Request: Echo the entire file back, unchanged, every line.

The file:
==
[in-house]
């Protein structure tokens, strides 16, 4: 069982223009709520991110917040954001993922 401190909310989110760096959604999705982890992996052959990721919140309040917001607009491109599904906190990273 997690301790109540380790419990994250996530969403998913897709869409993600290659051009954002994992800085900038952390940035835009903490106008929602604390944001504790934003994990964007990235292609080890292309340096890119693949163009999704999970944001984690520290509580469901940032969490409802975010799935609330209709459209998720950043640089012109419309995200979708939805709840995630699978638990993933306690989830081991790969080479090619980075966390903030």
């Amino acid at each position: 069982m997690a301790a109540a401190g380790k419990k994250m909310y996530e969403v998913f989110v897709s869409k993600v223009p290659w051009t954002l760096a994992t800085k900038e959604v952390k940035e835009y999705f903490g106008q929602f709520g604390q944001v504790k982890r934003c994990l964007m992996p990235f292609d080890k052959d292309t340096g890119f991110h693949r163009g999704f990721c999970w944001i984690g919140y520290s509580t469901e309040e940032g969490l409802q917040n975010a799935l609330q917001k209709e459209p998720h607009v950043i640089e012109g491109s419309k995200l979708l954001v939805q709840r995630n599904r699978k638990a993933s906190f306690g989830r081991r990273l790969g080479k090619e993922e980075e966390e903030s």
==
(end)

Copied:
[in-house]
């Protein structure tokens, strides 16, 4: 069982223009709520991110917040954001993922 401190909310989110760096959604999705982890992996052959990721919140309040917001607009491109599904906190990273 997690301790109540380790419990994250996530969403998913897709869409993600290659051009954002994992800085900038952390940035835009903490106008929602604390944001504790934003994990964007990235292609080890292309340096890119693949163009999704999970944001984690520290509580469901940032969490409802975010799935609330209709459209998720950043640089012109419309995200979708939805709840995630699978638990993933306690989830081991790969080479090619980075966390903030």
């Amino acid at each position: 069982m997690a301790a109540a401190g380790k419990k994250m909310y996530e969403v998913f989110v897709s869409k993600v223009p290659w051009t954002l760096a994992t800085k900038e959604v952390k940035e835009y999705f903490g106008q929602f709520g604390q944001v504790k982890r934003c994990l964007m992996p990235f292609d080890k052959d292309t340096g890119f991110h693949r163009g999704f990721c999970w944001i984690g919140y520290s509580t469901e309040e940032g969490l409802q917040n975010a799935l609330q917001k209709e459209p998720h607009v950043i640089e012109g491109s419309k995200l979708l954001v939805q709840r995630n599904r699978k638990a993933s906190f306690g989830r081991r990273l790969g080479k090619e993922e980075e966390e903030s």